Hundreds of millions of pounds of investment will be lost and thousands of potential jobs not created because of budget cuts and loss of the funding, the department has warned.
The consequences could be severe: apprenticeships could be cut in half, university places reduced, tuition fees could go up, and support for those in further education slashed, the Assembly’s Economy Committee was told.
The three-year proposed budget will not even cover the costs of “inescapable pressures” — the funding necessary just to keep the department going, the department’s finance director Sharon Hetherington said.
Overall, the loss of European funds amounts to more than £100m over three years, mainly affecting skills training and Invest NI’s innovation funding. The budget will increase by a little more than £40m over the same period,
“We already knew Brexit was terrible for the Northern Ireland economy, but today at the Assembly Economy Committee, civil servants laid bare the devastating scale of EU funding loss for things like apprenticeships and skills,” said the SDLP’s Matthew O’Toole.
“The department is losing more than £100m in core funding from the EU, which dwarves the entire increase in the department’s budget the next three years.”
Invest NI has already committed most of its budget for the next two years while facing an annual cut of £23m in each of the next three years a year, Ms Hetherington told MLAs.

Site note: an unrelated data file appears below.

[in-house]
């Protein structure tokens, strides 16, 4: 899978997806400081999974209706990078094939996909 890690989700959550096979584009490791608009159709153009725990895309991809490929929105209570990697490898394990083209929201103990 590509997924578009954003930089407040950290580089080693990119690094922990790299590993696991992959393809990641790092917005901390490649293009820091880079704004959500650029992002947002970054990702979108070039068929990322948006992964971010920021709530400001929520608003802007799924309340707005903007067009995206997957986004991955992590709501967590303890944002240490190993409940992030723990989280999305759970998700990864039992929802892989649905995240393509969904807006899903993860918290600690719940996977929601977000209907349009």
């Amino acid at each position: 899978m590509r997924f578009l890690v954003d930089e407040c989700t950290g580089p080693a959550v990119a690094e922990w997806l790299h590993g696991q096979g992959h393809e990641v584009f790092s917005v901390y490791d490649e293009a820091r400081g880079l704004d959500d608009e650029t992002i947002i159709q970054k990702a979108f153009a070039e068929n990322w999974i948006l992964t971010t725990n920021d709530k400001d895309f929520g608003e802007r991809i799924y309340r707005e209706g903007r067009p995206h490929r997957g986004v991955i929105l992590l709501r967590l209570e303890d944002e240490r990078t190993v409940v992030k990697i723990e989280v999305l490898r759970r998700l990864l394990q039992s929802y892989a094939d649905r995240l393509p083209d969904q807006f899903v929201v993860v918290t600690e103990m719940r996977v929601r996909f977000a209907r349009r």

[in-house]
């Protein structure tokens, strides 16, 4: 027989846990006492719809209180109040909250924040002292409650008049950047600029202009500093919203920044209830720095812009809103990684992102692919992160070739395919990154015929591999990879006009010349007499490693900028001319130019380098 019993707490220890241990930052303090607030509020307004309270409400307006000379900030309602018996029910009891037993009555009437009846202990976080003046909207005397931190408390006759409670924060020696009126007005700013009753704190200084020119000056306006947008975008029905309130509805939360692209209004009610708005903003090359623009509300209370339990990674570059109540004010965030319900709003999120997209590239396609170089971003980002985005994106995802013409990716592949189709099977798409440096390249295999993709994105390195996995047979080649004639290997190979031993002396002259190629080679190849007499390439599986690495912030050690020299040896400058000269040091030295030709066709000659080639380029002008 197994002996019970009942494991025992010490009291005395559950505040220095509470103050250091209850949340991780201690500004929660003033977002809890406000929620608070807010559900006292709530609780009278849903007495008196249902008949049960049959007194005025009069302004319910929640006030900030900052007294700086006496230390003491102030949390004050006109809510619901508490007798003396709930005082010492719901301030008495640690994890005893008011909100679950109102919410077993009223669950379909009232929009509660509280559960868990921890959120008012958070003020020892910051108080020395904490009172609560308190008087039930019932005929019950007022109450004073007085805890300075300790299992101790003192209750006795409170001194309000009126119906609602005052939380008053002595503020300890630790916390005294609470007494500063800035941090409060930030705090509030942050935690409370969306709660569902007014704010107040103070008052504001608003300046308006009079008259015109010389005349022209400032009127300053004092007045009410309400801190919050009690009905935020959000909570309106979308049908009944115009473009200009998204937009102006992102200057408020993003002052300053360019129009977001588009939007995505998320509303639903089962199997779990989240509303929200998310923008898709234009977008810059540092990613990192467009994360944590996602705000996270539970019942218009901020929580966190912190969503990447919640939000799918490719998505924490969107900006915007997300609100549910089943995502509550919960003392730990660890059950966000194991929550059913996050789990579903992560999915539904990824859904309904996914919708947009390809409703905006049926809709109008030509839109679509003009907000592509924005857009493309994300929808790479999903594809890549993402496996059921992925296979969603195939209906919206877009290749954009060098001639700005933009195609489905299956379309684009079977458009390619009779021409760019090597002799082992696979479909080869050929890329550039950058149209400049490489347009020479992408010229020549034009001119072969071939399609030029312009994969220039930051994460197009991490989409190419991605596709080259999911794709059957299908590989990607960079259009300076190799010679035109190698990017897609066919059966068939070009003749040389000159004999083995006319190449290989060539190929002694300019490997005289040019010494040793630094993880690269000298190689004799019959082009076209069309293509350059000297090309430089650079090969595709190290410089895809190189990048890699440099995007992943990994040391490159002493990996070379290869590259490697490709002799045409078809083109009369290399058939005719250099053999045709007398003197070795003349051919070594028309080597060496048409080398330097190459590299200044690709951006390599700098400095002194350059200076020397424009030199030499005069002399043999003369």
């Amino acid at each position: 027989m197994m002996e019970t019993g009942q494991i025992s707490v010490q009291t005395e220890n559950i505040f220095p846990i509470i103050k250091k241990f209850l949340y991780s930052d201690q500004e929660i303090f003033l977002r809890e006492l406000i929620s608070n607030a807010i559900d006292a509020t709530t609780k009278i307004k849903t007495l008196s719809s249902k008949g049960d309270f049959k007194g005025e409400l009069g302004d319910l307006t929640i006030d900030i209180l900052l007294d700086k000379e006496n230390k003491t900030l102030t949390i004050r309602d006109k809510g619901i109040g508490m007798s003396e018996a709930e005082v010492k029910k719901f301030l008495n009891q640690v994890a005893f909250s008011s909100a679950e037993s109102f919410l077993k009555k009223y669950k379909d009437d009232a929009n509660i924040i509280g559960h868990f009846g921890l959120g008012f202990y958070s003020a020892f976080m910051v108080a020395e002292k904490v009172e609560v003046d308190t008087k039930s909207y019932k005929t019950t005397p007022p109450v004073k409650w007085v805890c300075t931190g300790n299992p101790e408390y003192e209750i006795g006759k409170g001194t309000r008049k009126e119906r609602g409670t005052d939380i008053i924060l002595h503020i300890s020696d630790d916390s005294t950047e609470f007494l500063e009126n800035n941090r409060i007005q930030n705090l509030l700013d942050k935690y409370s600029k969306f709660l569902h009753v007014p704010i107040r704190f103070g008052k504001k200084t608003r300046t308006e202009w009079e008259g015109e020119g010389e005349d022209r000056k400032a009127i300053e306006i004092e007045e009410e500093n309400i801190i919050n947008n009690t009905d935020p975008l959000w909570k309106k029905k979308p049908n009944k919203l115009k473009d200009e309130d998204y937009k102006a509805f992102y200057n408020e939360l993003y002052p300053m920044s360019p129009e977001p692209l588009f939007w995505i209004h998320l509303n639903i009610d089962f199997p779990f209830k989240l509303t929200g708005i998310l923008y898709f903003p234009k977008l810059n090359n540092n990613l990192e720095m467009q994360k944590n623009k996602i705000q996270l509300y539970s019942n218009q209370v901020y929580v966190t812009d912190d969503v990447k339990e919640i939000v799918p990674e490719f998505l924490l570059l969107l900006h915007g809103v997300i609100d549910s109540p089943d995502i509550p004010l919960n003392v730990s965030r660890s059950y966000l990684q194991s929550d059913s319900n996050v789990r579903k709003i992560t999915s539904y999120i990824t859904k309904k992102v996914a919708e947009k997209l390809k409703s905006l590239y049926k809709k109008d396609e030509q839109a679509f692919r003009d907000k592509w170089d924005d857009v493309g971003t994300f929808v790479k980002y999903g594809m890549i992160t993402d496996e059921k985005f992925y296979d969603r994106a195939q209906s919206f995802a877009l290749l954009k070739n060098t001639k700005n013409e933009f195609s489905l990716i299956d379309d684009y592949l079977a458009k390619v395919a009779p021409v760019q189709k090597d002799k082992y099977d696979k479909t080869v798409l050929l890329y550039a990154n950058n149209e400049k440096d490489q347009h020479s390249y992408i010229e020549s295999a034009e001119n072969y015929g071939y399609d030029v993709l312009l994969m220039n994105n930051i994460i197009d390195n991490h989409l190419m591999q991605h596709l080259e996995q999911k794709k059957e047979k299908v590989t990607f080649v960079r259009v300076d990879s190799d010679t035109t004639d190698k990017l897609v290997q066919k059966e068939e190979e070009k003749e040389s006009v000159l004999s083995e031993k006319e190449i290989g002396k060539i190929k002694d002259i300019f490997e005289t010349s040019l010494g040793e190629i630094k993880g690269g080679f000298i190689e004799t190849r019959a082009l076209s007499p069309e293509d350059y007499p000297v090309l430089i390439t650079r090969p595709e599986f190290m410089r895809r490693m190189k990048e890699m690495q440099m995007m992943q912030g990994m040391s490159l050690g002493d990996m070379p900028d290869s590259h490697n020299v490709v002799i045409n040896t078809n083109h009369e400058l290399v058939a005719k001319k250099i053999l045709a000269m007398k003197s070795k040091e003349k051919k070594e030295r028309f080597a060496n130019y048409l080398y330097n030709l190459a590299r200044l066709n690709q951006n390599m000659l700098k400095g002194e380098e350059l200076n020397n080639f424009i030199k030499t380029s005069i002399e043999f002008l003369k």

The agency estimates this could result in the loss of between 4,000 and 6,000 potential jobs and overall investment of between £430m and £584m.
“Invest NI’s ability to deliver for Northern Ireland and its citizens will be significantly impacted,” she added.
Ms Hetherington painted a stark picture of what could happen over the next several years, particularly in relation to skills training, higher education funding and support for innovation.
The draft budget “does not allow the DfE to stand still let alone improve the performance of Northern Ireland in key skills and innovation indicators”.
She added: “In addition, the lack of EU funding and the financial tails of earlier Covid initiatives are inescapable and solutions need to be found elsewhere.”
The draft budget has not prioritised the economy and there is no additional funding for the 10X strategy, the department’s core plan to drive the economy.
Among the options being considered are a reduction by 50% in the number of apprenticeships overall and no new programmes, capping the numbers able to access youth training, and the cessation or reduction of support for those in higher education.
She also raised the possibility that numbers attending university could be cut, or tuition fees increased.
All these will impact lower income families, have a detrimental effect on the job market and economy, as well as the health and wellbeing of many young people, Ms Hetherington added.
Mr O’Toole said: “These numbers aren’t abstractions, they are critical funding for apprenticeships, skills training and economic development. The DUP has treated the Economy Department like a fiefdom for the past 15 years, but the damage their Brexit misadventure has done to that department and our economic prospects is truly shocking.”
MLAs also heard the department sent back to the Department of Finance approximately £30m of the £286m it was allocated in Covid recovery cash.